Since the industrial revolution and increased specialization of work, practical work has been increasingly marginalized as something to be done only by whom does not possess mental faculties which allow for intellectual work. However, practical work, the transformation of materials, unifies mental and physical creativity in a process that challenges both mental and physical faculties and leads to their refinement and development.
Human creativity and productivity can be divided into two aspects: the formation of thoughts and their concretisation in the real world. Each person has the capacity to unfold both these complementary aspects for the interaction with and transformation of the world around him. During practical work intellectual and physical activity are combined.
There are also two ways of learning about the world: learning through the use of words and learning by doing.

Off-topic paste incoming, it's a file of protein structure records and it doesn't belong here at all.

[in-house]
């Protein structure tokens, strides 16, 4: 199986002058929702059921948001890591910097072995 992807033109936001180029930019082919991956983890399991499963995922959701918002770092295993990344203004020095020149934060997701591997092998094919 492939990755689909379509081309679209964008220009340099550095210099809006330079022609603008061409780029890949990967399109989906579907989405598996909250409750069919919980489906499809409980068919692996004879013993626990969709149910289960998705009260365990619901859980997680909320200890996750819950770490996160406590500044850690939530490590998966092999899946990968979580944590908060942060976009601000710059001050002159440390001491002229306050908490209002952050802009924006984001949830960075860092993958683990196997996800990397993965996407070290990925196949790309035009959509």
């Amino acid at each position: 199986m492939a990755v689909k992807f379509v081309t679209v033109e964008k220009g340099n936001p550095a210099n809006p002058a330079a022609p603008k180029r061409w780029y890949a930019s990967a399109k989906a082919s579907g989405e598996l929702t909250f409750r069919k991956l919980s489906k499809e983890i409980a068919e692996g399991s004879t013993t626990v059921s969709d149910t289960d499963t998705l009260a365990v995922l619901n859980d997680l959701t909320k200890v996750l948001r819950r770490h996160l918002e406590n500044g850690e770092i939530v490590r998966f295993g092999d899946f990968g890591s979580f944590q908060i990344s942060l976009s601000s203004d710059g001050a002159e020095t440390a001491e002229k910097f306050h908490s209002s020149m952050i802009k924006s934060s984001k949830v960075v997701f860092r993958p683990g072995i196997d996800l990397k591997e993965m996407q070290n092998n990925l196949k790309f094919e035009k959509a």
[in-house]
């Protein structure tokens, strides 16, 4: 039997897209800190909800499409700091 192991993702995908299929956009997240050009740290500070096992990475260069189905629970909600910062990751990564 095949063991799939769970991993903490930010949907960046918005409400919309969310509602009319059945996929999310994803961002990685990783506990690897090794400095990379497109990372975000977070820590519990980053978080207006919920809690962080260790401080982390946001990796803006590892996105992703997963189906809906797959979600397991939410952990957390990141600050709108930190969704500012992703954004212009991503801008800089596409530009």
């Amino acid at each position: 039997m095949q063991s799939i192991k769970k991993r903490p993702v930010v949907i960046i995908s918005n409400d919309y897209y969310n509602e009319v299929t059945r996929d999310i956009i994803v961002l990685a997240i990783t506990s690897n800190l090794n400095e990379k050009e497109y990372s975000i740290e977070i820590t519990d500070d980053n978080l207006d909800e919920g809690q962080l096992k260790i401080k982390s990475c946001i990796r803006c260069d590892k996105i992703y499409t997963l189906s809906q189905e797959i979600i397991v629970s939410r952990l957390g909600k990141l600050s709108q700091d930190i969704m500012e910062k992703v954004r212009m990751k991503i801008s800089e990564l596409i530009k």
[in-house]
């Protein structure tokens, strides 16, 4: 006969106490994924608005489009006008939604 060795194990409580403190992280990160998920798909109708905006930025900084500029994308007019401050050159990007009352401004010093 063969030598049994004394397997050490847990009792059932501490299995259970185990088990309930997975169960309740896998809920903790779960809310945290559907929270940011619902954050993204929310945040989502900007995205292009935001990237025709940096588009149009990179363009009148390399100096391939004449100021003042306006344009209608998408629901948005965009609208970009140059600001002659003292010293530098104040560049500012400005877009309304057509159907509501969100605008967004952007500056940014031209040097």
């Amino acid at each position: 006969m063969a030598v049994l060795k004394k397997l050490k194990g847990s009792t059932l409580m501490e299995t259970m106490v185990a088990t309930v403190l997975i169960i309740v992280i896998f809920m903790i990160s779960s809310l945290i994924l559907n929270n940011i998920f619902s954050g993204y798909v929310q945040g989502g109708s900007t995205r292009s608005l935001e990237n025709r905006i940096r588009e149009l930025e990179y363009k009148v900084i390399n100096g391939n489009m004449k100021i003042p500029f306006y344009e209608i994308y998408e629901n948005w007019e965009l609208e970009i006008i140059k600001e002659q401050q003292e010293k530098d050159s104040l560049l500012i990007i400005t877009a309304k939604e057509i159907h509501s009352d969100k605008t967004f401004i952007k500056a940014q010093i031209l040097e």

The transformation of materials / practical work allows for learning by doing and is an important experience of own productivity and provides opportunities for significant learning about oneself and the world.
Every work, every material resists in some way to transformation. It is necessary to learn how best to transform something according to our intentions when we do practical work. For this to happen, we have to coordinate our mind with our physical activity and tune them to the requirement of the task at hand. At the beginning, usually it is difficult to adapt our actions and individual movements to achieve what we have in mind. But continuous training, insistence, help us to acquire the capacities to do the work properly. This learning process confronts us with the qualities of the material and our own. When we finally master a technique we have learned much about ourselves and the world. Practical work is a challenge and opportunity for personal development and self-education.
Fucke. E. (1996). Der Bildungswert praktischer Arbeit. Gedanken zu einer Lebensschule. Verlag Freies Geistesleben, Stuttgart.